Venice resident Dennis Hathaway wants to get another crack at reaching the summit of Mt. Shasta, but this time he’ll be climbing for a personal challenge as well as to support at-risk youths.

The retired building contractor was on his way to the top of the 14,162-foot mountain in the Cascade Range last summer but was forced to turn back when someone in the climbing group developed altitude sickness. Then he found out about an opportunity that would give him a second chance to summit Mt. Shasta as part of a new mission.

Hathaway learned that Big City Mountaineers, a nonprofit organization that takes at-risk youths on wilderness trips led by qualified adult volunteers, organizes guided climbs through its Summit for Someone program to raise money for the wilderness trips.

When Hathaway, an avid hiker, discovered that he could climb Mt. Shasta while raising money for a youth program, he knew it was time put his hiking boots back on.

“I really believe in trying to do something positive for the community,” said Hathaway, who has lived in Venice for over 30 years and has seven grandchildren. “To do it in conjunction with something I love to do anyway makes it all the better.”

In participating in Big City Mountaineers’ Summit for Someone, Hathaway has committed to raising $2,900 for the program on a three-day hike on Mt. Shasta in mid-June. Through the funds raised by each sponsor, as many as five at-risk youths from across the country will be able to experience a Big City Mountaineers wilderness trip with adult volunteers.

Hathaway’s climb this summer will not be the first time he has worked to improve the lives of young people. While working in construction, he hired a group of at-risk youths in the Venice community to build the Neighborhood Youth Association’s after-school learning center in the Oakwood neighborhood. He later helped train and prepare youths for construction-related jobs through the Venice Community Housing Corporation’s Youthbuild Program.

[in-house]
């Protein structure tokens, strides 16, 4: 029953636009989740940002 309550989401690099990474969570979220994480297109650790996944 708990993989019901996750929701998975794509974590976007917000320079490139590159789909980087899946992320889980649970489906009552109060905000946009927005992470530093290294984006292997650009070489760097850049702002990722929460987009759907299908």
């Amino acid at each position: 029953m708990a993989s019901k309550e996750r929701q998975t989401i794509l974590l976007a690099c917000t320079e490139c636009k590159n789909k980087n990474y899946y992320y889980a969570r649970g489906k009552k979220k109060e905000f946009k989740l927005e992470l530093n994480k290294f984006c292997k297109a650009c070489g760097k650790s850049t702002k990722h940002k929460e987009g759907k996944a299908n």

For Hathaway, seeing community youths begin to change their lives after they appeared to be headed in the wrong direction has been “extremely satisfying.”

Hathaway is no stranger to community involvement, as he serves on the Venice Neighborhood Council Land Use and Planning Committee and chairs the council’s vehicular living task force. He also serves on the Coalition to Ban Billboard Blight and has worked for the Venice Community Housing Corporation for six years.

As someone who has climbed a number of mountains in California, Hathaway knows what reaching a peak can bring to young people who come from challenging backgrounds.

“It’s a feeling not only of satisfaction but achieving something,” Hathaway said. “It’s both a physical and mental challenge, which is really good for these kids to be faced with.”

Experiences like the Big City Mountaineers wilderness trips can get youths who have never been out of Venice away from their typical environment and give them a new perspective on life, Hathaway noted.

“We’re trying to create a unique experience that takes teens out of their comfort zone,” Big City Mountaineers executive director Mark Godley said.

The program is not intended to turn the participants into outdoor enthusiasts but to provide them with a new set of skills to apply in their everyday lives, Godley said. The Summit for Someone program generates approximately 60 percent of the funds for Big City Mountaineers, he said.

Hathaway is seeking donations from the community to assist in his effort and recently discussed the program at a Venice Neighborhood Council meeting.

Currently preparing for his expedition this summer, Hathaway knows what to expect when his group heads up Mt. Shasta, which he calls a “serious mountain.”

At 65, Hathaway says staying in shape can be challenging, but added that he is not the type to sit around in a “rocking chair.”

He has been training for the trek by working out regularly, taking long hikes on the weekends and jogging.

“If you’re not in shape, forget it,” Hathaway said of the climb, adding that Mt. Shasta would be the highest summit he has ever reached.

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